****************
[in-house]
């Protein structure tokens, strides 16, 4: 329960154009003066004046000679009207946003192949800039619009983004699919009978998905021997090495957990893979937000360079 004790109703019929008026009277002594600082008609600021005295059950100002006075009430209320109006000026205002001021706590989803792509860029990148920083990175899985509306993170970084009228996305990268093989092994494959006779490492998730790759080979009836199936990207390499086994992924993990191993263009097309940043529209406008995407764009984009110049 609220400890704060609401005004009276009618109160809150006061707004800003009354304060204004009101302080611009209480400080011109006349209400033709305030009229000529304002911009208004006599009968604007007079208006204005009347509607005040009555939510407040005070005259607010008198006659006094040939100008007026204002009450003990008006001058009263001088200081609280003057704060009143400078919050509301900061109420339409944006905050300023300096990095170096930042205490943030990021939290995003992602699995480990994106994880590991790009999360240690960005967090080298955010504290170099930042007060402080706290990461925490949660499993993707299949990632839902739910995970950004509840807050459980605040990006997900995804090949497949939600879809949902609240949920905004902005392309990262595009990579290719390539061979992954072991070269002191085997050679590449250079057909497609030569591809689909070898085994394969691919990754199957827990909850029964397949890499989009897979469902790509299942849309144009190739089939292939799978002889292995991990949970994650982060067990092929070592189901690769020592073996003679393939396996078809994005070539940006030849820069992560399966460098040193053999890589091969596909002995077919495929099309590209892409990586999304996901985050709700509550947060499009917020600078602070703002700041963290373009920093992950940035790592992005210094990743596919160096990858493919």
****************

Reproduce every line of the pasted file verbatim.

[in-house]
């Protein structure tokens, strides 16, 4: 329960154009003066004046000679009207946003192949800039619009983004699919009978998905021997090495957990893979937000360079 004790109703019929008026009277002594600082008609600021005295059950100002006075009430209320109006000026205002001021706590989803792509860029990148920083990175899985509306993170970084009228996305990268093989092994494959006779490492998730790759080979009836199936990207390499086994992924993990191993263009097309940043529209406008995407764009984009110049 609220400890704060609401005004009276009618109160809150006061707004800003009354304060204004009101302080611009209480400080011109006349209400033709305030009229000529304002911009208004006599009968604007007079208006204005009347509607005040009555939510407040005070005259607010008198006659006094040939100008007026204002009450003990008006001058009263001088200081609280003057704060009143400078919050509301900061109420339409944006905050300023300096990095170096930042205490943030990021939290995003992602699995480990994106994880590991790009999360240690960005967090080298955010504290170099930042007060402080706290990461925490949660499993993707299949990632839902739910995970950004509840807050459980605040990006997900995804090949497949939600879809949902609240949920905004902005392309990262595009990579290719390539061979992954072991070269002191085997050679590449250079057909497609030569591809689909070898085994394969691919990754199957827990909850029964397949890499989009897979469902790509299942849309144009190739089939292939799978002889292995991990949970994650982060067990092929070592189901690769020592073996003679393939396996078809994005070539940006030849820069992560399966460098040193053999890589091969596909002995077919495929099309590209892409990586999304996901985050709700509550947060499009917020600078602070703002700041963290373009920093992950940035790592992005210094990743596919160096990858493919």